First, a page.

Cincinnati, Ohio 45220


Purpose:

This study is randomized double-blinded placebo-controlled trial to access oral Methenamine Hippurate (MH) in combination with cranberry capsules is superior to cranberry capsules alone in prevention of UTI in patients with transient post-operative urinary retention requiring a Foley catheter after pelvic reconstructive surgery.


Study summary:

Urinary tract infections (UTIs) are one of the most common bacterial infections in women. It is estimated that 1.6 billion dollars are spent on UTI treatment each year. Antibiotics have been the mainstay of treatment of UTIs, however frequent use has increased the prevalence of antibiotic resistant organisms. Therefore, focus has shifted to non-antibiotic therapy for UTI prophylaxis. Methenamine Hippurate (MH) has been studied for decades due to its potential role in prevention of UTI. While not technically an antibiotic, MH works via its bacteriostatic action in the bladder. Benefits of MH are the lack of development of resistance, and the selective nature of this drug to the urinary system only. However, MH is best used in conjunction with an acidifying agent to increase its bioavailability (such as cranberry capsules or other acidic products). The usage of MH has been studied in various populations, has been seen to be effective in short-term catheterization. Usage of cranberry as prophylaxis for UTI is controversial; however, results have been favorable in the post-operative gynecological population. Post-operative urinary retention (POUR) occurs frequently in patients who undergo incontinence and pelvic prolapse surgery. Although the definition of POUR can vary between clinicians, it is reported as 2.5-24% to as high as 43% after tension-free transvaginal mesh sling placement. This population is at also at high risk for UTI due to advanced age and menopausal status. Moreover, using a catheter longer than 2 days incurs a 2-fold increased risk of development of UTI with an estimated 5% increase in bacteriuria each day of catheterization. In hopes to decrease the overuse of antibiotics and decrease the likelihood of antibiotic resistance, we propose that the use of MH and cranberry can reflect a potential benefit in this population of short-term indwelling Foley catheter use and help reduce the incidence of post-operative UTI after pelvic surgery. The patients will then be randomized to either receive cranberry capsules and placebo OR cranberry capsules and Methenamine Hippurate.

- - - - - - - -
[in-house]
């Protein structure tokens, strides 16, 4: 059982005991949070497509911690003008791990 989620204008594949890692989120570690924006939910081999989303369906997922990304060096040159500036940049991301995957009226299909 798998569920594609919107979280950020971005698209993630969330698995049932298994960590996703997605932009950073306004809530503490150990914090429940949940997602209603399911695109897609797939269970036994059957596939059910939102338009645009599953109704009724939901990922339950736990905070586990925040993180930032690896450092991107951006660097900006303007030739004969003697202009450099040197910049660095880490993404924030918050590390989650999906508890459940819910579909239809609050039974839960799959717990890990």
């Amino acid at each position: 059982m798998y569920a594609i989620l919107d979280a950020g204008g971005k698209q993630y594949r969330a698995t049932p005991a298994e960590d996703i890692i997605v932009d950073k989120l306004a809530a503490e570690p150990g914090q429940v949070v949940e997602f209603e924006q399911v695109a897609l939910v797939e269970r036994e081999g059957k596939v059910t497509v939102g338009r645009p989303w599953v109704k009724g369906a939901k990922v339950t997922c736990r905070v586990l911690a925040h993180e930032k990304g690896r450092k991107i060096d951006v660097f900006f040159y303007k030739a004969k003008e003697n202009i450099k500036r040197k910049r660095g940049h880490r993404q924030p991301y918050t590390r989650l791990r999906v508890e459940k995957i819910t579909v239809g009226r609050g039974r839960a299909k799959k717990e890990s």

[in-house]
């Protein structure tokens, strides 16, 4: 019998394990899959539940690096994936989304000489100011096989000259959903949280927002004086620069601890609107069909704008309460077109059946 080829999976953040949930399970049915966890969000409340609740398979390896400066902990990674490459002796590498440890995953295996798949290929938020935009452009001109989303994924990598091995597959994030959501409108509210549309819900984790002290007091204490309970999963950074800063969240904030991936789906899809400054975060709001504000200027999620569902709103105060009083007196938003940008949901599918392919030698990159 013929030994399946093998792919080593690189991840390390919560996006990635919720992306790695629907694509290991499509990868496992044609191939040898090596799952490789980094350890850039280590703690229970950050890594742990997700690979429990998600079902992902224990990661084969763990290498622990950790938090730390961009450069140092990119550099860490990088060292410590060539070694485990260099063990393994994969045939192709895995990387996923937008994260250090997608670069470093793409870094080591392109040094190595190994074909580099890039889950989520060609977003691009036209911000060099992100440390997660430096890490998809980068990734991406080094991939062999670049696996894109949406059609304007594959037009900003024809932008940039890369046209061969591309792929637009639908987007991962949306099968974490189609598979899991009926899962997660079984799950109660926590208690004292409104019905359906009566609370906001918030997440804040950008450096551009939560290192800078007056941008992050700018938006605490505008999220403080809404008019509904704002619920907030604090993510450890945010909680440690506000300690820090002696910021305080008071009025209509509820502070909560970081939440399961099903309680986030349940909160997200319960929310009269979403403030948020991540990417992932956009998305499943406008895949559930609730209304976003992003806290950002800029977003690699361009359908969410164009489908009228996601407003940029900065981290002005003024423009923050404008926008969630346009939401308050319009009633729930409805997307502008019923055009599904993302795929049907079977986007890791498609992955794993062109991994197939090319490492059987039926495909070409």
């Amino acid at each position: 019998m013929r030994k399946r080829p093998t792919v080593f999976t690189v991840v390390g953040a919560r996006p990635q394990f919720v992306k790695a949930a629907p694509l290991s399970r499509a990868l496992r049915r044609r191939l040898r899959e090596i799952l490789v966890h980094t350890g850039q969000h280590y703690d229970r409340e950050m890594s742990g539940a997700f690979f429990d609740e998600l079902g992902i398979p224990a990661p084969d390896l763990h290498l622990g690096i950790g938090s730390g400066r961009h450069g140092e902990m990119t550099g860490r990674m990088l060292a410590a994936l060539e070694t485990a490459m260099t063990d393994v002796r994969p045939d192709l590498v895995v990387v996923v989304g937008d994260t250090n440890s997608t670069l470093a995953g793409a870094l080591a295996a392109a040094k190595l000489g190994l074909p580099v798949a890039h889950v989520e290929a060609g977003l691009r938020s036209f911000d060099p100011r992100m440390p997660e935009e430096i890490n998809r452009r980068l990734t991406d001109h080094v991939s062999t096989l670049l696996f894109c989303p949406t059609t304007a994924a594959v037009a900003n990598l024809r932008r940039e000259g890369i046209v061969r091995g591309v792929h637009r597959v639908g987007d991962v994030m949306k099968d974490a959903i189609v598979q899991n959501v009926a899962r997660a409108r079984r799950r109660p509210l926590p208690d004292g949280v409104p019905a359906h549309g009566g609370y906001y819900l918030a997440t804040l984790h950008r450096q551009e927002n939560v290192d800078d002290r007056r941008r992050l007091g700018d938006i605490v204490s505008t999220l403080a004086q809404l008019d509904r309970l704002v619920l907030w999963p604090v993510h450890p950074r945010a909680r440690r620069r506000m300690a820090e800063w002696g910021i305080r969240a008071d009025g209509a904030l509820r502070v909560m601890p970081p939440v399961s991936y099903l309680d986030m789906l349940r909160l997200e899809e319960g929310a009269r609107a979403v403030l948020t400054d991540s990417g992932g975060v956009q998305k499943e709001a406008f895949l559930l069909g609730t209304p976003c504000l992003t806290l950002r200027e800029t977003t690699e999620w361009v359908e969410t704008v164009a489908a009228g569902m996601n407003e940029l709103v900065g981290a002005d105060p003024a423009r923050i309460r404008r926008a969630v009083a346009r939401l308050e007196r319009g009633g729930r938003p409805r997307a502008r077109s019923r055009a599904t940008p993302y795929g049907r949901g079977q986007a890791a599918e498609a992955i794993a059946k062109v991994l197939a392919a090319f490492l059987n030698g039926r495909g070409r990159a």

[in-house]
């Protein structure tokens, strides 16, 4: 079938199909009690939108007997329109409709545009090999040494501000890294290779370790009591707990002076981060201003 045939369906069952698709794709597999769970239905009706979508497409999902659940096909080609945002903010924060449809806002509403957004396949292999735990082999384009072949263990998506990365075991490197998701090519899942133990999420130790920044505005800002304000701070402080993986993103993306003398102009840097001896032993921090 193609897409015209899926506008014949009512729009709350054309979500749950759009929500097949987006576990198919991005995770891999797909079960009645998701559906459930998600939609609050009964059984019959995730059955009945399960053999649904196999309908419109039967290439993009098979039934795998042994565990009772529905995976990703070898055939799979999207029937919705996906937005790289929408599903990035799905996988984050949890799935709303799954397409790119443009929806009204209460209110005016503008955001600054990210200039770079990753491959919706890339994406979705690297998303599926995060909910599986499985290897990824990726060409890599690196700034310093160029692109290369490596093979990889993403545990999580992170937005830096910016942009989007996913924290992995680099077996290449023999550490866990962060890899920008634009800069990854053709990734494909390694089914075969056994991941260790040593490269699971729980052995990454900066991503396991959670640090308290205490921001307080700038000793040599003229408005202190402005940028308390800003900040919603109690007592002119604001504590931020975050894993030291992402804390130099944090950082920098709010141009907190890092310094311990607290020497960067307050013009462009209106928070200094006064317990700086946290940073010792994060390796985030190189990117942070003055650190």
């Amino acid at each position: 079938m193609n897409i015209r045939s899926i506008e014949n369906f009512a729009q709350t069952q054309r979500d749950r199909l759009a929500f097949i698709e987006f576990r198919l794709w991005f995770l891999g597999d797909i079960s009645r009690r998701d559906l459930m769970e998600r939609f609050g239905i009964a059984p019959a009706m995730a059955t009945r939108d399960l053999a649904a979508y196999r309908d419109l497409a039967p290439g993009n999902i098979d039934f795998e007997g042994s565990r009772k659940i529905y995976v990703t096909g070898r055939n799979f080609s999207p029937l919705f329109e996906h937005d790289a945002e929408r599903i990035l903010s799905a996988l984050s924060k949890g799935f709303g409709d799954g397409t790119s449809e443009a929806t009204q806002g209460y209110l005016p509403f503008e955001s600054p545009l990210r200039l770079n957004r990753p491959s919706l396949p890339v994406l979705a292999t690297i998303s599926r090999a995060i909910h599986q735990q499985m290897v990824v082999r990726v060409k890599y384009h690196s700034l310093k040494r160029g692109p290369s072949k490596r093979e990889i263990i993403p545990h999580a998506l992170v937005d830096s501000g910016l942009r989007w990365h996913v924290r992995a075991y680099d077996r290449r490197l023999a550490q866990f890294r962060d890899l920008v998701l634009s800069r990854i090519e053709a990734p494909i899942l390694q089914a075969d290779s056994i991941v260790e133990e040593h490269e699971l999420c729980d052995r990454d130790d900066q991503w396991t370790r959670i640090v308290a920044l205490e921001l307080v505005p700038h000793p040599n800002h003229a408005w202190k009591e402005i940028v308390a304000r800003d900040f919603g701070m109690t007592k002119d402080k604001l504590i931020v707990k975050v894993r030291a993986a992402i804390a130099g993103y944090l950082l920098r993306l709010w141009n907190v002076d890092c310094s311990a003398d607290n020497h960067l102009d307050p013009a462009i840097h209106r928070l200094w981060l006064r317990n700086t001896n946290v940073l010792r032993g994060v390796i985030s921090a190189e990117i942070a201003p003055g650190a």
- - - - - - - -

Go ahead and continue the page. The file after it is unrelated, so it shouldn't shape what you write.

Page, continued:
Criteria:

Inclusion Criteria: - Patients who undergo major pelvic organ prolapse surgery that are diagnosed with POUR via failed retrograde void trial and require an indwelling Foley catheter upon hospital discharge. Exclusion Criteria: - Unwillingness to participate in the study - Inability to understand English - Pregnant women - Patient personal history of nephrolithiasis, urogenital anomaly, neurogenic bladder, chronic renal insufficiency (GFR <60 ml/min/1.73 m² or serum creatinine level >1.03 for >3months), sarcoidosis, and severe hepatic insufficiency - Currently (prior 3 months) undergoing medical management for recurrent UTI or interstitial cystitis - Active urinary tract infection - Patient history of taking Warfarin (Coumadin) - Intraoperative bladder injury or cystotomy - Physical or mental impairment that would affect the subject's ability to take medications daily or fill out questionnaires - Reported allergy to any of the ingredients in the cranberry, MH, or placebo pill


NCT ID:

NCT03818321


Primary Contact:

Principal Investigator
Rachel Pauls, MD
TriHealth - Cincinnati Urogynecology Associates

Eunsun Yook, MS
Phone: 513-463-4300
Email: eunsun_yook@trihealth.com


Backup Contact:

Email: Tiffanie_Tam@trihealth.com
Tiffanie Tam, MD
Phone: 513-463-4300


Location Contact:

Cincinnati, Ohio 45220
United States

Vivian Ghodsi, RN
Phone: 513-463-4300
Email: vivian_ghodsi@trihealth.com

Site Status: Recruiting


Data Source: ClinicalTrials.gov

Date Processed: October 09, 2019

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